Visconti must have had tremendous rapport with the villagers who play the characters in La Terra Trema, for they avoid amateurishness just as surely as they avoid any hint of the calculation of trained actors. These people express simple, direct emotions in a convincingly realistic manner that seems completely unlike performance, and in doing so they have a powerful effect on the viewer. Our sympathy for the harshness of their lives seems wholly earned. They make us really feel for these people without making us suspect that we have been in any way unfairly manipulated. Visconti plays his own part in this by neither overemphasizing the emotions of his characters, as he sometimes did in other films, nor taking an aloof, clinical attitude.

Yet for all the realism of its setting and characters, La Terra Trema is a tremendously artful film, and the person responsible for that artistry is clearly Visconti. This is a movie whose cinematic technique is one of great simplicity. There is no fancy editing and no fancy camerawork. The camera hardly ever moves; in the picture’s nearly two and a half hours I noticed exactly one traveling shot. The rest of the film consists of static camera placement, with the camera panning and tilting to follow the action during long takes. Much of this might have been dictated by the limitations of location shooting, but because this minimalist style seems entirely natural to the subject, it actually works in the film’s favor, helping the film achieve a kind of grandeur in its simplicity.

Despite this technical simplicity, La Terra Trema contains images as dazzling as any in cinema. Visconti accomplishes this visual splendor through the beauty of the individual shots. He creates one stunningly composed and lighted shot after another, selecting and organizing everything in the frame—the rugged landscapes and seascapes, the earthy, subtly expressive faces of his actors, the groupings of characters—with the eye of a painter. Even a purely descriptive passage such as the one near the beginning of the movie documenting the way the villagers fish at night and return with their catch before dawn is filmed with ravishing beauty.

It’s not surprising either that the original documentary film that became La Terra Trema was commissioned by the Italian Communist Party. Born into a wealthy Milanese family, Visconti joined the Communist Party during World War II and remained committed to its principles for the rest of his life. La Terra Trema has a plot of obvious appeal to a person of Visconti’s political beliefs. It deals with an underclass of workers who are ruthlessly exploited, excluded from ownership of the means of production by being prevented from owning their own fishing boats, which would allow them to bypass the wholesalers and sell directly to the seafood distributors. Moreover, they are persuaded to accept their status by being brainwashed and intimidated into believing that class hierarchy is part of the natural order. These are the very things ‘Ntoni wants to overcome.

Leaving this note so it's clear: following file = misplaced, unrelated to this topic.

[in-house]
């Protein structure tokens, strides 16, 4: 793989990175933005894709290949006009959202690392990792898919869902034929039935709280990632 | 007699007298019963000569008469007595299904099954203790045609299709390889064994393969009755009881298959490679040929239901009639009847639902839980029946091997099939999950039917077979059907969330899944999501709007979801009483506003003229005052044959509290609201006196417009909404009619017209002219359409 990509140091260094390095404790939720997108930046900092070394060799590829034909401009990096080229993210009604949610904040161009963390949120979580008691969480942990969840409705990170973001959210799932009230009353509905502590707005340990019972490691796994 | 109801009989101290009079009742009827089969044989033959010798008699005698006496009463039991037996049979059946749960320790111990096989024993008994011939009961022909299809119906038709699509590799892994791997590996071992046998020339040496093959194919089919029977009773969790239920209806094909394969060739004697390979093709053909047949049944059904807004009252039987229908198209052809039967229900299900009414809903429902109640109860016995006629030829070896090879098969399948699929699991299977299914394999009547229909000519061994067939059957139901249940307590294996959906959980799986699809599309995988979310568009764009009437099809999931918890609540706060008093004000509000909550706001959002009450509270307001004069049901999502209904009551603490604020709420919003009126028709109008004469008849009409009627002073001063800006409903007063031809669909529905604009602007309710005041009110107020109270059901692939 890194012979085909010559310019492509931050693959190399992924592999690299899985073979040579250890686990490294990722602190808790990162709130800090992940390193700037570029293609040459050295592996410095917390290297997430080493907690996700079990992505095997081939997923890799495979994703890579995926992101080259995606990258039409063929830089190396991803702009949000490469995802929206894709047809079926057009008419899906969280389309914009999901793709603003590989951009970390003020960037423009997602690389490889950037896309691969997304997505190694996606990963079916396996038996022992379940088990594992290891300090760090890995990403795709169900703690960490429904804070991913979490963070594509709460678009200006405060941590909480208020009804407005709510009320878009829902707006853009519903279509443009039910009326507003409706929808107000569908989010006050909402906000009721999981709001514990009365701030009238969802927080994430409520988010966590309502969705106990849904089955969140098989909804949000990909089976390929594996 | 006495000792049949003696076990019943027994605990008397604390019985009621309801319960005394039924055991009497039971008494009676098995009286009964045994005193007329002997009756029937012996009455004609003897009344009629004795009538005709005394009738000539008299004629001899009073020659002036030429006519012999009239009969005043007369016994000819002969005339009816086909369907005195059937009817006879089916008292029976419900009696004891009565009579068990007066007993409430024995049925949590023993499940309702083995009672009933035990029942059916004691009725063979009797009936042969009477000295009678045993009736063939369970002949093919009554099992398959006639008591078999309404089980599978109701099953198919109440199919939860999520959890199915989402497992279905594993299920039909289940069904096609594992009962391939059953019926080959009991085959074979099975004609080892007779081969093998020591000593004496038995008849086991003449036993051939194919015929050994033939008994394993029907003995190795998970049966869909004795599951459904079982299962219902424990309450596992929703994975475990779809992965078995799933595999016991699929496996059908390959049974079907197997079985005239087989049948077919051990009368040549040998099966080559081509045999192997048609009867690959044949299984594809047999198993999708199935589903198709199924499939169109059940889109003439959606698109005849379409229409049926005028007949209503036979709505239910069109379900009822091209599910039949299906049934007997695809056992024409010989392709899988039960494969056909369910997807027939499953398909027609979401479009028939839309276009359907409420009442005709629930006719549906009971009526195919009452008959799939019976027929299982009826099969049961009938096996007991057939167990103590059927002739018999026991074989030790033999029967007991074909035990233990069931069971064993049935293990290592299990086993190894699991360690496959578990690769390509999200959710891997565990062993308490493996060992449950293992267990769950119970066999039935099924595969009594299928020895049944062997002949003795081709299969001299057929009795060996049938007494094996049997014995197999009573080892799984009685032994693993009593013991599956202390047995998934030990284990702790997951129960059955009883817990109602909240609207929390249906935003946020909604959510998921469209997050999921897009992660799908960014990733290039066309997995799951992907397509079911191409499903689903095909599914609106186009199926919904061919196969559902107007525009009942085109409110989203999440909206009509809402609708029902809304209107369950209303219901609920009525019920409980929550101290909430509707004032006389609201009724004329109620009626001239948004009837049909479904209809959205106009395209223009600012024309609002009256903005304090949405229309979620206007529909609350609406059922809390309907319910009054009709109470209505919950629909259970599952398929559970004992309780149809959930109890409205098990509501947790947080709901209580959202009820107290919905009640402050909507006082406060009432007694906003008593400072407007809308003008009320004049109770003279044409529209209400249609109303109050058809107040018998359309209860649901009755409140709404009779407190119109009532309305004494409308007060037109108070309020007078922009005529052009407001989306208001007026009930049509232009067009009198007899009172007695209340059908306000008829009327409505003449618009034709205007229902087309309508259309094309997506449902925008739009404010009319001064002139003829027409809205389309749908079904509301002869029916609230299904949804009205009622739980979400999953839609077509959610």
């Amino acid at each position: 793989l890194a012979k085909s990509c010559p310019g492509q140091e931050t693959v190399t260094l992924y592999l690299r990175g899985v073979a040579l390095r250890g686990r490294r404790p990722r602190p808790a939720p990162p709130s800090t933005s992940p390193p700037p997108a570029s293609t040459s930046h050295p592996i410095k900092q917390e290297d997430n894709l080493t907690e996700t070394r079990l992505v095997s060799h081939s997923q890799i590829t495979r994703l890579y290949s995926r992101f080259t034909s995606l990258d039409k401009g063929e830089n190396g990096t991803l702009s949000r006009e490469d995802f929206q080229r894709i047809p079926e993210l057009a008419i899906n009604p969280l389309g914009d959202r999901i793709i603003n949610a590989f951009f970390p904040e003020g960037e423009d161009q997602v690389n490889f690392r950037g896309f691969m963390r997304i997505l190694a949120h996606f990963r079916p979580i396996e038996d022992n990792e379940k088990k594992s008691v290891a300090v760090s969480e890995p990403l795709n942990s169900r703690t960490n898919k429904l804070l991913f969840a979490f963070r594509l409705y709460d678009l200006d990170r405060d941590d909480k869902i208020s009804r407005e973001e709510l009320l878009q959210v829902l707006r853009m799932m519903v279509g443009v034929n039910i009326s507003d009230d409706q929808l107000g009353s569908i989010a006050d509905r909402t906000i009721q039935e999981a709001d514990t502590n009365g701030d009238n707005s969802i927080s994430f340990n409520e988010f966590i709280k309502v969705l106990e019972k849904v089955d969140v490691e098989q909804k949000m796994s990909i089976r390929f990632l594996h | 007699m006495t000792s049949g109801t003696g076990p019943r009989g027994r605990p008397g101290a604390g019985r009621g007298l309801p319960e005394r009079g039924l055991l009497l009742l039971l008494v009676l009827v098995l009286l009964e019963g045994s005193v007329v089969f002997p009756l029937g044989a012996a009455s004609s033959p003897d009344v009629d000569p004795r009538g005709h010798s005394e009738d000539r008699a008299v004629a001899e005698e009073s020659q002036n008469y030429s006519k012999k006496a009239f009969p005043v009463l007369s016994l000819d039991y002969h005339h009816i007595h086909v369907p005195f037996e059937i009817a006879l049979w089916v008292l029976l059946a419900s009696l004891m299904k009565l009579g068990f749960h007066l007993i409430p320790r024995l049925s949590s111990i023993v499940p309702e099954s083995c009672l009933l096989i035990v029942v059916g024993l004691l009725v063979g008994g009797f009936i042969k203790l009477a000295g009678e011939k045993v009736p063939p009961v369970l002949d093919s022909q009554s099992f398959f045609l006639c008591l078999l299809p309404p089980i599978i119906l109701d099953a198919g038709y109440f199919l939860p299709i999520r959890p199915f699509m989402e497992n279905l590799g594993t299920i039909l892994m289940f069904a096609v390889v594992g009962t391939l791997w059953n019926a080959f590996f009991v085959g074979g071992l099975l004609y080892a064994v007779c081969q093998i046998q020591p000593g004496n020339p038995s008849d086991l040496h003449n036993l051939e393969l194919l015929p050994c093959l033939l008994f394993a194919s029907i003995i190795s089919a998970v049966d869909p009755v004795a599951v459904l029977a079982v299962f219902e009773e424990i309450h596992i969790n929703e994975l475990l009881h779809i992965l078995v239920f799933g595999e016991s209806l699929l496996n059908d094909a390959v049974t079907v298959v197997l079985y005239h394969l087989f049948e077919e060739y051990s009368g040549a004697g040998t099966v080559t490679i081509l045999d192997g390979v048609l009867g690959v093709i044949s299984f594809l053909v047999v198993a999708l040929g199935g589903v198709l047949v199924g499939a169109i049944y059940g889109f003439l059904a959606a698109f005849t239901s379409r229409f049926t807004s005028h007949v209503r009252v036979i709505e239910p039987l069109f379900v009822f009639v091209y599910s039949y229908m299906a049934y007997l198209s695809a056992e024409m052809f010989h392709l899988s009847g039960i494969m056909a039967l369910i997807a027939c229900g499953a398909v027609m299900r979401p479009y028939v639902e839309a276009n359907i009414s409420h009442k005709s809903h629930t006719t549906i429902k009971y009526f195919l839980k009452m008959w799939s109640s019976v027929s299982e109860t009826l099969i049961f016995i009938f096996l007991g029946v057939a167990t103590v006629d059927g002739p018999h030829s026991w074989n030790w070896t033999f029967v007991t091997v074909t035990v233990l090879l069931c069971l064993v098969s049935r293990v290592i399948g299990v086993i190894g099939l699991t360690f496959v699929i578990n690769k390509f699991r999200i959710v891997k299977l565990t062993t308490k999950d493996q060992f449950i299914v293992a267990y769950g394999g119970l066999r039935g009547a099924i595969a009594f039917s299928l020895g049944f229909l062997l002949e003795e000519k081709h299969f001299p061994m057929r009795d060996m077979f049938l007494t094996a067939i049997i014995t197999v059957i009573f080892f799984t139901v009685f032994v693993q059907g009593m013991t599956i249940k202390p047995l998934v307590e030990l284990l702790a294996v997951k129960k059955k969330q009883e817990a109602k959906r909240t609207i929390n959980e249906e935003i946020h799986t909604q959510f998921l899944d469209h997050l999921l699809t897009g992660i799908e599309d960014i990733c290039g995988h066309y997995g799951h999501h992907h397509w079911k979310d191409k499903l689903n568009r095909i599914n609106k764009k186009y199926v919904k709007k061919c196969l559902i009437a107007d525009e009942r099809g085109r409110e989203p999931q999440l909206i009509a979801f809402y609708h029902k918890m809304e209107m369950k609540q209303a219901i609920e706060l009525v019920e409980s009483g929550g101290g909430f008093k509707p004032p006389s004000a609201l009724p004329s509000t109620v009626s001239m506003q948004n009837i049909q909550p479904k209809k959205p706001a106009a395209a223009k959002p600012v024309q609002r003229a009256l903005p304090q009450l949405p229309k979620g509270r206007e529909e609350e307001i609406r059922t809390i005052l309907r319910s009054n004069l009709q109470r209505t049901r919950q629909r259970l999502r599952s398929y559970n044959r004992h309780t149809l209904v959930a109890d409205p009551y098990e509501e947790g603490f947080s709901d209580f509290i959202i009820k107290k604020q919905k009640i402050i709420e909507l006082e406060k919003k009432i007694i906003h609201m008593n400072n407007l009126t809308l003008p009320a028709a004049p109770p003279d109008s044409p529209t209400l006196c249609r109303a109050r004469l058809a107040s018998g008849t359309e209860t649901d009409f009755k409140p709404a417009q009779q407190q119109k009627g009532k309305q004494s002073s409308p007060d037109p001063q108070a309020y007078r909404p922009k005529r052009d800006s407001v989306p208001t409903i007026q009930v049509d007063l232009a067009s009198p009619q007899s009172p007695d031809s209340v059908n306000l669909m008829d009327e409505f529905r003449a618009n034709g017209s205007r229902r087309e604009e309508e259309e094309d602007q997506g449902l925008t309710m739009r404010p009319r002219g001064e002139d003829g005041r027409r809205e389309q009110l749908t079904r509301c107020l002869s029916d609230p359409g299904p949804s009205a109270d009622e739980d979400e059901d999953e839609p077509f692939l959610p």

Today, the political views expressed in La Terra Trema strike me as a very mild form of Marxism indeed, closer to modern entrepreneurial capitalism than to communism. But whatever an individual viewer’s attitude toward the politics of the film, you don’t have to be a Marxist to know that when the source of their power is corrupt, those in power will use all available means to crush opposition. Viewers of any political persuasion should be able to identify with ‘Ntoni’s resentment at his powerlessness and his desire for economic independence, and to feel the pain and humiliation of his failure to bring about change. Anyone watching La Terra Trema can take away the message that a small personal defeat with little impact on the world at large can in its own way be as moving as a big event that changes history. If the ultimate point of neorealism was that ordinary lives are just as interesting and as meaningful as great ones, then I can’t think of a better film to illustrate that point than La Terra Trema.

A nearly lifelong cinephile, R. D. Finch lives in rural Northern California. His favorite movies are the classics (roughly 1930-1980), both American and foreign. For more on Finch and his writing, visit The Movie Projector.